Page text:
Sewing When You Don’t Have Time

A bit about me

Hello, I’m Jo. I live on the South Coast of England with my husband and energetic 3-year-old son. I also work as a nurse and, what with fitting in some social and family life, time is scarce. I’m sure I’m not the only one juggling in order to fit in a bit of sewing here and there. So I thought why not write a little blog for In a Haystack about sewing when you have a small child, and therefore no time to sew.

I’ve been a In a Haystack subscriber for over a year now and it gives me some sewing escapism when I don’t have time or energy to sew. Time is precious and I love that the Haystack pack gives me so much inspiration without me having to spend my precious sewing time hunting out all those innovative patterns and fabric shops which are featured in the pack. I also love that you can listen to the pack so I can hear Kate’s beautiful voice inspiring me as I’m sewing as I’m often too tired at the end of the day to read.

Sewing with a young child

I’ve been sewing off and on for ten years now and I’m ever so slightly obsessed. I sew when I’m happy and when I’m sad and all the times in between. When I first had my son, like lots of new mothers, I felt like I had lost my identity and sewing helped me find parts of me again I felt I’d lost. The bonus was I also had clothes that fitted my vastly changed body. Sewing grounds me when things aren’t going right for me personally or globally. It’s a space where I can just switch off from the everyday and just create. It’s like stepping into a place where time is suspended, and alchemy is performed. Where I’m surrounded by plumes of colour and endless possibilities and any stressors or worries just melt away. I would stay all day suspended in that sewing trance if I could but, like most people, real life calls.

So how do I do it?

People often ask me how I do it…sewing, work, social life and looking after a small person. Firstly, I have to let go of perfectionism, both in my sewing and in life, which is a skill I’m still working on. I also make sure I make time for sewing. I know this is easier said than done. The house is often a mess, I probably should exercise more than I do, and rest and sometimes sleep often go out the window. But it’s okay if I get that sewing fix. I must say, I also have a very supportive husband who knows I’m a much nicer person to be around when I’ve had my creative hit. Ultimately, it’s about balance and lots of juggling. I’m Libra so I’m constantly striving for that balance, but I’m often tipping the scales too far in one direction by focusing too much on one aspect of my life at the expense of others. Not to mention the added Mummy guilt if it’s tipped away from time with my son. But I’ve learnt that sewing is so important for my mental health and shows my son the importance of having a hobby that you’re passionate about. So I guess you could say sewing has given me many life lessons. Throw a child in the mix and it’s like a self-improvement book on steroids.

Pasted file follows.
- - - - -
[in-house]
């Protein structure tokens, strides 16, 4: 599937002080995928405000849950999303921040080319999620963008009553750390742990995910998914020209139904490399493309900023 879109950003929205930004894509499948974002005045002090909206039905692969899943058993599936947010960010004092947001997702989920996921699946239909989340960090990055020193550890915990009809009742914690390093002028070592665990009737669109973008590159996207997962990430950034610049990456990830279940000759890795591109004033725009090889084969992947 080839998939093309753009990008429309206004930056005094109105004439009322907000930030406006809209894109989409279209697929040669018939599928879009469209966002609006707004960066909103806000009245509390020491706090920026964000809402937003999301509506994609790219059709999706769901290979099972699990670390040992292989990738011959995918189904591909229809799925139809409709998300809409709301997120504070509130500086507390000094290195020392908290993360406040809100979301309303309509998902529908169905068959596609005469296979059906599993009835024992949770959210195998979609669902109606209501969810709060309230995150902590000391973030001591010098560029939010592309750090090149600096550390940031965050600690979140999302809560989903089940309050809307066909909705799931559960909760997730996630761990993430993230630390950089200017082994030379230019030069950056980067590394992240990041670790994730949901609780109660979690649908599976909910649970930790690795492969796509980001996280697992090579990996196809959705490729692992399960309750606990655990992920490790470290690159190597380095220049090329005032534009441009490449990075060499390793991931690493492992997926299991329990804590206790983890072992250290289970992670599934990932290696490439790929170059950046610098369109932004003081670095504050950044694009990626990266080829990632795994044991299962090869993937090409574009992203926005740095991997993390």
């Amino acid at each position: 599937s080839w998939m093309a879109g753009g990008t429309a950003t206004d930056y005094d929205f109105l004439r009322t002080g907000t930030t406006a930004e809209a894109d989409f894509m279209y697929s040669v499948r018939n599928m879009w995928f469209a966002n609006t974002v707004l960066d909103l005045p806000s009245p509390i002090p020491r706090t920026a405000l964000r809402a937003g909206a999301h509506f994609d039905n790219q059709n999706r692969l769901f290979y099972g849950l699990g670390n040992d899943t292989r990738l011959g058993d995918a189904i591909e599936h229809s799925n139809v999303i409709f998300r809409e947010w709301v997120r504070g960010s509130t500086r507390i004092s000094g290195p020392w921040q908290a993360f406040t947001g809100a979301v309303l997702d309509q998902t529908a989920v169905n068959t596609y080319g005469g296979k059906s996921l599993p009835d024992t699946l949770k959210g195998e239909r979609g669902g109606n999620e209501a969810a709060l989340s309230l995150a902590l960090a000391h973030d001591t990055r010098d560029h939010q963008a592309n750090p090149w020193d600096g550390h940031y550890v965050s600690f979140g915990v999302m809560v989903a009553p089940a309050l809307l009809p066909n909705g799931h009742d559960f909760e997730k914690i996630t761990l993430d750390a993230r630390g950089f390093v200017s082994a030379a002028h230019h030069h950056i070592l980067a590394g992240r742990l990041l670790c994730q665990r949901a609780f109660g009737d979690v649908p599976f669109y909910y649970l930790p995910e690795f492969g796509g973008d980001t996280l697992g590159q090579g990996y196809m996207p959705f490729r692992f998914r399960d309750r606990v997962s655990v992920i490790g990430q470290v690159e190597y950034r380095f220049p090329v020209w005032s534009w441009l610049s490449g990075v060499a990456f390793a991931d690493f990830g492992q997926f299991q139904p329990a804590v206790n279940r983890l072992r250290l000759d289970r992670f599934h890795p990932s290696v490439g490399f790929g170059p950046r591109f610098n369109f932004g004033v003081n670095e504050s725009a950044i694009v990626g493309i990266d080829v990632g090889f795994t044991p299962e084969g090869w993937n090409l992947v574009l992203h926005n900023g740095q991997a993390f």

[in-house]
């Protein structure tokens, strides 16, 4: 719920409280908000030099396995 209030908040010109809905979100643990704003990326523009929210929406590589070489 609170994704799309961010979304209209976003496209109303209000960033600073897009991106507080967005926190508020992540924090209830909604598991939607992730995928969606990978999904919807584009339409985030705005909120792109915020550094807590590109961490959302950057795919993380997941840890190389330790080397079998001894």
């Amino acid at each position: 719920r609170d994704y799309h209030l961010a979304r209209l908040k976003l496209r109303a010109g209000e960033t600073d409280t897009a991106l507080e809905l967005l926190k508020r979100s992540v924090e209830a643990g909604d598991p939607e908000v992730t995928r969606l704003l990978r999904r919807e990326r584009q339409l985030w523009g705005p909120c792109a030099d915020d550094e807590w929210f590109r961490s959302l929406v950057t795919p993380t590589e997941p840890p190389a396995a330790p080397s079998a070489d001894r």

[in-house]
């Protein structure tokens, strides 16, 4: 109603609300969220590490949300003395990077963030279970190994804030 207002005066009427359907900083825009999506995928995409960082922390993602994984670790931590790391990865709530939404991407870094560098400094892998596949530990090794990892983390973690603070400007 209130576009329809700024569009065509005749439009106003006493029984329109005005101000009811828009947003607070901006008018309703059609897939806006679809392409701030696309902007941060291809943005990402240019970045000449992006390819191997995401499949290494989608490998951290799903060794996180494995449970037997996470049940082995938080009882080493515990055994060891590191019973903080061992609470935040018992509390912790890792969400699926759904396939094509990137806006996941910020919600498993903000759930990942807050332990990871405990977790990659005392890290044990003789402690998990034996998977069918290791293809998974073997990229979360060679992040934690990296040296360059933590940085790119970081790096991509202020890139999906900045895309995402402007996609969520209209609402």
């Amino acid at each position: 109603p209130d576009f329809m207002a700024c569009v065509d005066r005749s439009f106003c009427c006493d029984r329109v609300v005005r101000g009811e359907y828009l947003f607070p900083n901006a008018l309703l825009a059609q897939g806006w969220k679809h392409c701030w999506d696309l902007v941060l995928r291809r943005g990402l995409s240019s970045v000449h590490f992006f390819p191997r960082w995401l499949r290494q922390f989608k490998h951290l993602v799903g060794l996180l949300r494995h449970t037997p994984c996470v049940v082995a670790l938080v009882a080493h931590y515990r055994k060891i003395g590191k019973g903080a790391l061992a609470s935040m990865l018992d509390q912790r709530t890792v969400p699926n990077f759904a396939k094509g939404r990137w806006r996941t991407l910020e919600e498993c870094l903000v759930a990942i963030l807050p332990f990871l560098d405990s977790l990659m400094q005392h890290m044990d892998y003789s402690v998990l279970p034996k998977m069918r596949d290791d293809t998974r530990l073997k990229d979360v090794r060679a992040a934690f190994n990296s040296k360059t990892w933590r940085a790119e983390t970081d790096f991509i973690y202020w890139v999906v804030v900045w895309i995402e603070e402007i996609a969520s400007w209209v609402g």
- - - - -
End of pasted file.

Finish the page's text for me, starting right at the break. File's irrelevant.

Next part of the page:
Naps. Naps are your friend when attempting to do anything with a small child. Alas, my child preferred to nap on me, but every so often I would get those mythical 3-hour naps other mothers talked about and when they happened nothing was going to stop me from getting in that sewing room. Naps are almost a distant memory now, so I snatch time when he’s in bed and he gets to drift off to sleep to the dulcet hum of the sewing machine. I like to think it comforts him – he knows that I’m close by.

What else?

Having a small child makes time speed up and slow down at the same time. Life is more hectic and means juggling and snatching time for yourself where you can. But you also appreciate what a precious gift time is and not to squander it, although I’m still guilty of this. Small children make you slow down and look at the detail and appreciate time in a way you never have before. Practically speaking, this means sewing in small chunks and appreciating that just sewing one seam is maybe all I can squeeze into my day. I’m surprised how ten minutes sewing goes someway to scratch that itch. I do miss those all-day sewing marathons where you are really in your flow and time floats away. However, those few snatched moments at my machine feels like such an achievement and an act of self-care that I would never have appreciated before. As a side note, I particularly like Tilly and the Buttons’ book, “Make it Simple” as it recognises this, and it breaks down sewing tasks into small, manageable timed tasks and celebrates these small gains.

So, apologies if you’re reading this blog post looking for practical tips on how to sew with a small child in tow as I haven’t mastered this yet. I rarely sew when my son in in the room as, when I do, it’s very short lived and the dials on my overlocker are all changed or my stitch length has gone awry – those twiddly knobs are too tempting for a little one! I do find the button stash is a good distraction when they’re old enough to be trusted not to put them in their mouth. Stray pins are one of my biggest fears so, from an early age. I taught him to watch out for pins when he’s in the sewing room. He loves it when he does find one so he can run and get the magnet to pick it up. Probably not the finest example of mothering! I can’t wait for when he’s old enough to sit at the machine together and I can teach him how to make toys. If he’s not interested though, that’s also okay. I just hope he finds his own equally rewarding and fulfilling hobby that sewing has been for me.

Finding me online

If you’ve made it this far, thank you for reading. I look forward to seeing all your haystack pack makes, if you want to see more of mine you can find me here: @littlestitch81 xxxx